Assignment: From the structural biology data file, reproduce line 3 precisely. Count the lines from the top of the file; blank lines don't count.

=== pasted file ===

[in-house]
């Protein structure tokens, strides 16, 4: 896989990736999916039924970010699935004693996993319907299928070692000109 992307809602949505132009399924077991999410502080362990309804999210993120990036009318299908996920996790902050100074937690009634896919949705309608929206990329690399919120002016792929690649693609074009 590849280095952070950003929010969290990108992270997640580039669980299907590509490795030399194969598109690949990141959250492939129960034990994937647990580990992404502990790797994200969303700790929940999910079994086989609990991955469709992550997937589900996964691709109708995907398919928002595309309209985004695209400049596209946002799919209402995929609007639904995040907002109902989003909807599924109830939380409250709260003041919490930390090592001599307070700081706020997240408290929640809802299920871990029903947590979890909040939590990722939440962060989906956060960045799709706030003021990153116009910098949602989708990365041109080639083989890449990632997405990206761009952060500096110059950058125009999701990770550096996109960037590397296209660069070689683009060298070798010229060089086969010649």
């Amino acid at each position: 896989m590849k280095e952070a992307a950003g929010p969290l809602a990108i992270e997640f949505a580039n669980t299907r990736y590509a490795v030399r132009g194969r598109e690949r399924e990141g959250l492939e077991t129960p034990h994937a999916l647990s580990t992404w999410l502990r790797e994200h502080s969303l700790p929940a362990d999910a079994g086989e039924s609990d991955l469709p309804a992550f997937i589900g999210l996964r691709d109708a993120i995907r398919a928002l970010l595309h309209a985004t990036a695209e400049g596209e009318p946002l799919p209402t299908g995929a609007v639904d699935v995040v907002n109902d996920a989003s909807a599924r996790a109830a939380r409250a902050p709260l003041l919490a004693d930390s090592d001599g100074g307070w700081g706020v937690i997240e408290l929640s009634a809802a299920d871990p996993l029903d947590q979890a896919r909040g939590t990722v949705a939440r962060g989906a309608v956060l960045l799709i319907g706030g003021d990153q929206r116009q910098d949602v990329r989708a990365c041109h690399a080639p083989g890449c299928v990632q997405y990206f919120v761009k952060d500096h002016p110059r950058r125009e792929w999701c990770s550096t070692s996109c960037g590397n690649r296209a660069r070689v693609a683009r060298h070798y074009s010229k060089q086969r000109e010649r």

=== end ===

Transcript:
């Amino acid at each position: 896989m590849k280095e952070a992307a950003g929010p969290l809602a990108i992270e997640f949505a580039n669980t299907r990736y590509a490795v030399r132009g194969r598109e690949r399924e990141g959250l492939e077991t129960p034990h994937a999916l647990s580990t992404w999410l502990r790797e994200h502080s969303l700790p929940a362990d999910a079994g086989e039924s609990d991955l469709p309804a992550f997937i589900g999210l996964r691709d109708a993120i995907r398919a928002l970010l595309h309209a985004t990036a695209e400049g596209e009318p946002l799919p209402t299908g995929a609007v639904d699935v995040v907002n109902d996920a989003s909807a599924r996790a109830a939380r409250a902050p709260l003041l919490a004693d930390s090592d001599g100074g307070w700081g706020v937690i997240e408290l929640s009634a809802a299920d871990p996993l029903d947590q979890a896919r909040g939590t990722v949705a939440r962060g989906a309608v956060l960045l799709i319907g706030g003021d990153q929206r116009q910098d949602v990329r989708a990365c041109h690399a080639p083989g890449c299928v990632q997405y990206f919120v761009k952060d500096h002016p110059r950058r125009e792929w999701c990770s550096t070692s996109c960037g590397n690649r296209a660069r070689v693609a683009r060298h070798y074009s010229k060089q086969r000109e010649r």